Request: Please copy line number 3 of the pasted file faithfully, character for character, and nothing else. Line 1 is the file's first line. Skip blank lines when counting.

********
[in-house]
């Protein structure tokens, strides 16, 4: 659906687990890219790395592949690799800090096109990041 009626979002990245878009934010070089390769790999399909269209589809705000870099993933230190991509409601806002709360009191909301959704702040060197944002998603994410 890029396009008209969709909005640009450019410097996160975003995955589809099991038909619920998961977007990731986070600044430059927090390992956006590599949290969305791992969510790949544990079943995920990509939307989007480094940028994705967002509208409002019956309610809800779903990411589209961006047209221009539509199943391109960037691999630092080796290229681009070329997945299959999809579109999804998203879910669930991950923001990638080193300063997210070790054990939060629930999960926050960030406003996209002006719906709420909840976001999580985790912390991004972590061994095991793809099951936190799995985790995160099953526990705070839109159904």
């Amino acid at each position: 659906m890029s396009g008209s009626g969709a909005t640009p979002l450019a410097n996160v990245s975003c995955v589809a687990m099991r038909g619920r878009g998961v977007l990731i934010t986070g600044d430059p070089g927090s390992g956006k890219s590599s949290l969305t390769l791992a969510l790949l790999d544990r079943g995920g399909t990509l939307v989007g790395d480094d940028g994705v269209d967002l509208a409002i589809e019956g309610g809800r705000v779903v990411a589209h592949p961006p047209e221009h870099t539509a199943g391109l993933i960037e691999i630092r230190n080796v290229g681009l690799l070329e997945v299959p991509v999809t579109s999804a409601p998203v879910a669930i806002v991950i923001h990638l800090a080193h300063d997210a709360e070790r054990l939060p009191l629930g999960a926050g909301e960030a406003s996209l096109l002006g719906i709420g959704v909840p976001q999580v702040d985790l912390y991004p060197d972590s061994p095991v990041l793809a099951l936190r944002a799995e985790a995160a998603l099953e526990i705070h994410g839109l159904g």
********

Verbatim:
């Amino acid at each position: 659906m890029s396009g008209s009626g969709a909005t640009p979002l450019a410097n996160v990245s975003c995955v589809a687990m099991r038909g619920r878009g998961v977007l990731i934010t986070g600044d430059p070089g927090s390992g956006k890219s590599s949290l969305t390769l791992a969510l790949l790999d544990r079943g995920g399909t990509l939307v989007g790395d480094d940028g994705v269209d967002l509208a409002i589809e019956g309610g809800r705000v779903v990411a589209h592949p961006p047209e221009h870099t539509a199943g391109l993933i960037e691999i630092r230190n080796v290229g681009l690799l070329e997945v299959p991509v999809t579109s999804a409601p998203v879910a669930i806002v991950i923001h990638l800090a080193h300063d997210a709360e070790r054990l939060p009191l629930g999960a926050g909301e960030a406003s996209l096109l002006g719906i709420g959704v909840p976001q999580v702040d985790l912390y991004p060197d972590s061994p095991v990041l793809a099951l936190r944002a799995e985790a995160a998603l099953e526990i705070h994410g839109l159904g």